Cover the trenches once they have been flooded with Termidor solution. Scoop the dirt back into the channel and gently pat down with the back of the shovel, pushing it into the termite treatment. This fresh soil should soak up any remaining Termidor. If there is no standing liquid once the trench is backfilled, add more Termidor solution to ensure complete coverage.

Treat any adjacent structures in a similar manner for the greatest overall effect. However, if the building rests on a concrete slab which lies against the foundation of the pole building, the solution needs to be applied beneath the concrete. Using a power drill and a ½ inch drill bit, drill holes 10 to 12 inches apart and approximately 4 inches away from the wall. To ensure the optimum absorption rate, use a bit at least 12 inches long.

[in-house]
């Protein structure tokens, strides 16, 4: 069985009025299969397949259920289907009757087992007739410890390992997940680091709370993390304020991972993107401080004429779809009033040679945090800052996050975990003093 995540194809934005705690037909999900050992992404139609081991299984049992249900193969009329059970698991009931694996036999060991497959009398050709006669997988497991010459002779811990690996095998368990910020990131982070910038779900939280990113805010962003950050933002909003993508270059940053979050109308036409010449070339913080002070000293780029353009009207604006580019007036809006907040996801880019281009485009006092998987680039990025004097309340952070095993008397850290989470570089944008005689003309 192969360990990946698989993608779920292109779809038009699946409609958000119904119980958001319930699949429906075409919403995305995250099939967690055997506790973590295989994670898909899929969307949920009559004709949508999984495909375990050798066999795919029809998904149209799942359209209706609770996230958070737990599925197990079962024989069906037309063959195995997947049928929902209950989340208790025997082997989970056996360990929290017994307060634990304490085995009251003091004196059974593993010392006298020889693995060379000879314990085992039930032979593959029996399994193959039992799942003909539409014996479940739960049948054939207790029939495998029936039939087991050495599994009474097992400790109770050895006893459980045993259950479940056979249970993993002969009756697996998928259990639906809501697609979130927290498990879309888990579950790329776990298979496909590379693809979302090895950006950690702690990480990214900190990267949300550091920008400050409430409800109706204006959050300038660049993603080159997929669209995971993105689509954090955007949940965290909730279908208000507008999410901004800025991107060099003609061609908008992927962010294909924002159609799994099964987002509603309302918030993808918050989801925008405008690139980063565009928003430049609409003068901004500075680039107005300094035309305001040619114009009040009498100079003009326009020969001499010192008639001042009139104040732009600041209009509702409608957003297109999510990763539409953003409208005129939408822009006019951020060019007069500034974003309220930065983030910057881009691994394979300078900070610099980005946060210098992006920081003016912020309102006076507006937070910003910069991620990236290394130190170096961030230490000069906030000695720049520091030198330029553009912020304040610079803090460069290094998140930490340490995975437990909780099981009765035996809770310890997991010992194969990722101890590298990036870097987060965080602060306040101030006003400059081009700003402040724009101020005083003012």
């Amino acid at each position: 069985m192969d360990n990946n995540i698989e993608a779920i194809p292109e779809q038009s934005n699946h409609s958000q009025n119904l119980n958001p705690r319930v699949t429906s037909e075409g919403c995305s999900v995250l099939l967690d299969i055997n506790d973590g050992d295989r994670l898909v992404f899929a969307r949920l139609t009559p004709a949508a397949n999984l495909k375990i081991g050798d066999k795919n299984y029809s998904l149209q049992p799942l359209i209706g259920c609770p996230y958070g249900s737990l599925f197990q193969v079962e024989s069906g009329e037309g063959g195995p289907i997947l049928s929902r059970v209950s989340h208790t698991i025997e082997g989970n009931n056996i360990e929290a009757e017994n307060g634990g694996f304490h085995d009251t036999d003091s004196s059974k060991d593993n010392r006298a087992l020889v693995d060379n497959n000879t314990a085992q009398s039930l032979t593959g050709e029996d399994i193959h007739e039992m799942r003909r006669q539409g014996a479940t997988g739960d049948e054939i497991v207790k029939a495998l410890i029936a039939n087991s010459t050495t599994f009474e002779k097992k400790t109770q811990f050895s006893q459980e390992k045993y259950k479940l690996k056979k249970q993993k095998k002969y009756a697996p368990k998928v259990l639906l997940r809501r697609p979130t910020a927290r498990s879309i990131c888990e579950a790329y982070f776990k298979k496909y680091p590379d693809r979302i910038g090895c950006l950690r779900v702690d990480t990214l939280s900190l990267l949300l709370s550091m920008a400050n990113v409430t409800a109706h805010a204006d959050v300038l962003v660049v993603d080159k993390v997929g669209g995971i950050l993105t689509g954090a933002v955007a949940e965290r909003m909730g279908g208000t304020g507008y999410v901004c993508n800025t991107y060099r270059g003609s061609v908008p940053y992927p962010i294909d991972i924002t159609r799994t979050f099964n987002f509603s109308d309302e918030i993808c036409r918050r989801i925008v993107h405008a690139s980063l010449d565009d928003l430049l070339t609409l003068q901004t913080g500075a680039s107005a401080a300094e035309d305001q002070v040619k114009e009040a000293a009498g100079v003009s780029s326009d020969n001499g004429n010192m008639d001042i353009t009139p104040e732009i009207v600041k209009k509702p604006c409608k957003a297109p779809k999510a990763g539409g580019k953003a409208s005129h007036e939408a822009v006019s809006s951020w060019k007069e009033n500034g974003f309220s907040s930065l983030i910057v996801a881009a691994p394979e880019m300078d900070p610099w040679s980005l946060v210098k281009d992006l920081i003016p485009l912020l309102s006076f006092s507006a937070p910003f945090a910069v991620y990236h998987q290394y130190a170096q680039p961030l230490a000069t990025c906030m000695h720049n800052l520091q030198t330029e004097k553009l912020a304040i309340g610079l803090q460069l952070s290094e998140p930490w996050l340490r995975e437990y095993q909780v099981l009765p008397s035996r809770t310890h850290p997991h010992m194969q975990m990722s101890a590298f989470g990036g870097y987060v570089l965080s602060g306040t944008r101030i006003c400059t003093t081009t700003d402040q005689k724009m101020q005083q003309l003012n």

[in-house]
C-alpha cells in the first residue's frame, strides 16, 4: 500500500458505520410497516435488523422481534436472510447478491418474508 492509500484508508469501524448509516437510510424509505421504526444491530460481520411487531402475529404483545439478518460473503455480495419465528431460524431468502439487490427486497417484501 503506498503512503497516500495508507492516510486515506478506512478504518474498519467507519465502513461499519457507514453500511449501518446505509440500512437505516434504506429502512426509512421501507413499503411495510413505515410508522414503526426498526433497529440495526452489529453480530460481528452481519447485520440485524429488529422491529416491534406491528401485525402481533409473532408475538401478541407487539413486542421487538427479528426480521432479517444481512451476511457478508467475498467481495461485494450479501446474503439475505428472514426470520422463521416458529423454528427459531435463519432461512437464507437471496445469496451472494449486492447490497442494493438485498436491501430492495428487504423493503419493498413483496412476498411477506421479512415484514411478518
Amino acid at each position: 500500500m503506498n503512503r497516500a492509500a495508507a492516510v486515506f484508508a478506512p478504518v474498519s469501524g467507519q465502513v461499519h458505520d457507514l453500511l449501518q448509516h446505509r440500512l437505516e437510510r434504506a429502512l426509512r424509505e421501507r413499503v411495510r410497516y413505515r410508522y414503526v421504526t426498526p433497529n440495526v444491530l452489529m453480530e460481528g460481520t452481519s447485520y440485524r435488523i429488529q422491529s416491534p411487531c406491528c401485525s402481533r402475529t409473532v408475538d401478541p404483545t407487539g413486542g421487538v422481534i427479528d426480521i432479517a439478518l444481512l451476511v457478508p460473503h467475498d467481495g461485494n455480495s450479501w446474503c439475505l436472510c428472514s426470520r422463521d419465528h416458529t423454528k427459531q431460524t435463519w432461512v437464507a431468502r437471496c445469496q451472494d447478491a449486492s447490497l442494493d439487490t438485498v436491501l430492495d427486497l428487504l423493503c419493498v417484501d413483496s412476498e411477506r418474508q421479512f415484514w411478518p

Apply the Termidor in the same quantities as before, using one bucket of mixed solution for every 10 feet. Insert a large funnel into the holes and slowly decant the solution into the funnel, allowing adequate time for the treatment to be absorbed by the surrounding soil. Seal the holes with a cement patching kit or polyfill once the application is complete.

Termidor should only be used outdoors. It can take up to 90 days for Termidor to take full effect.

If dry wood termites are present inside the pole barn TIM-BOR® Professional Solution should be used. Two applications of a 10% liquid solution are normally required.  Apply TIM-BOR®  Professional  solutions  by  brush  or  spray  at the  rate  of  5  gallons  of  liquid  solution  per  1000  square  feet  of wood surface  area, thoroughly  wetting  wood  surface  area.

Keep these and all chemicals out of reach of children. They may be fatal if ingested or inhaled in sufficient quantities. Additionally, it is possible to absorb toxic amounts through the skin. When applying, wear a long sleeved shirt, full-length trousers, gloves, goggles and a protective face mask.